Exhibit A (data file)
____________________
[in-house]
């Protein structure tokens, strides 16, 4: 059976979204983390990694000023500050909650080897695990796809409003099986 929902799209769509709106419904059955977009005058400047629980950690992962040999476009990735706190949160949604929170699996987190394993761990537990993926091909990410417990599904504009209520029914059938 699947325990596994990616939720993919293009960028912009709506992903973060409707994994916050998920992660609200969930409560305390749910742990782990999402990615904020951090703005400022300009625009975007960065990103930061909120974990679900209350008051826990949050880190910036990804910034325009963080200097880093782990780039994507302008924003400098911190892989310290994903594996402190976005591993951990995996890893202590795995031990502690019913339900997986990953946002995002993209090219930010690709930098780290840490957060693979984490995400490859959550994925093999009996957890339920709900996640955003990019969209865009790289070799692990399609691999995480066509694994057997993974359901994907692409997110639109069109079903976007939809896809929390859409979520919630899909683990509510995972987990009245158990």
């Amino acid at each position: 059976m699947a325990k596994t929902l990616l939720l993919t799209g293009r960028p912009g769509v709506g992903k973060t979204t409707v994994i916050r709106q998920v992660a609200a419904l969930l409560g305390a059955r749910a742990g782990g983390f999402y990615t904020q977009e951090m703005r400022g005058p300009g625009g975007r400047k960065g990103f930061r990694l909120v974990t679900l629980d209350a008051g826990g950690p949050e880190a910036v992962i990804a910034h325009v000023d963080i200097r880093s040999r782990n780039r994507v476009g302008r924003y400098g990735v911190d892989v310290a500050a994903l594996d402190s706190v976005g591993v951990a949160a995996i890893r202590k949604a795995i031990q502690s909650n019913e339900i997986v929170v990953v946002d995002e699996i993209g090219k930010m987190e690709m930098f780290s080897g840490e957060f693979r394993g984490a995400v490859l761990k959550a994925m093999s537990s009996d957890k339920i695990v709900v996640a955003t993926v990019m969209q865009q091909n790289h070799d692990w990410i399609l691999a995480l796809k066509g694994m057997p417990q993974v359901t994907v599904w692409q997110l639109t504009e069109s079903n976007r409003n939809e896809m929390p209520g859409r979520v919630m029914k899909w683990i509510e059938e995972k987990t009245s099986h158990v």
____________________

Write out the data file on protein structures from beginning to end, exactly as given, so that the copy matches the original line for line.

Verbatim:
[in-house]
């Protein structure tokens, strides 16, 4: 059976979204983390990694000023500050909650080897695990796809409003099986 929902799209769509709106419904059955977009005058400047629980950690992962040999476009990735706190949160949604929170699996987190394993761990537990993926091909990410417990599904504009209520029914059938 699947325990596994990616939720993919293009960028912009709506992903973060409707994994916050998920992660609200969930409560305390749910742990782990999402990615904020951090703005400022300009625009975007960065990103930061909120974990679900209350008051826990949050880190910036990804910034325009963080200097880093782990780039994507302008924003400098911190892989310290994903594996402190976005591993951990995996890893202590795995031990502690019913339900997986990953946002995002993209090219930010690709930098780290840490957060693979984490995400490859959550994925093999009996957890339920709900996640955003990019969209865009790289070799692990399609691999995480066509694994057997993974359901994907692409997110639109069109079903976007939809896809929390859409979520919630899909683990509510995972987990009245158990």
């Amino acid at each position: 059976m699947a325990k596994t929902l990616l939720l993919t799209g293009r960028p912009g769509v709506g992903k973060t979204t409707v994994i916050r709106q998920v992660a609200a419904l969930l409560g305390a059955r749910a742990g782990g983390f999402y990615t904020q977009e951090m703005r400022g005058p300009g625009g975007r400047k960065g990103f930061r990694l909120v974990t679900l629980d209350a008051g826990g950690p949050e880190a910036v992962i990804a910034h325009v000023d963080i200097r880093s040999r782990n780039r994507v476009g302008r924003y400098g990735v911190d892989v310290a500050a994903l594996d402190s706190v976005g591993v951990a949160a995996i890893r202590k949604a795995i031990q502690s909650n019913e339900i997986v929170v990953v946002d995002e699996i993209g090219k930010m987190e690709m930098f780290s080897g840490e957060f693979r394993g984490a995400v490859l761990k959550a994925m093999s537990s009996d957890k339920i695990v709900v996640a955003t993926v990019m969209q865009q091909n790289h070799d692990w990410i399609l691999a995480l796809k066509g694994m057997p417990q993974v359901t994907v599904w692409q997110l639109t504009e069109s079903n976007r409003n939809e896809m929390p209520g859409r979520v919630m029914k899909w683990i509510e059938e995972k987990t009245s099986h158990v």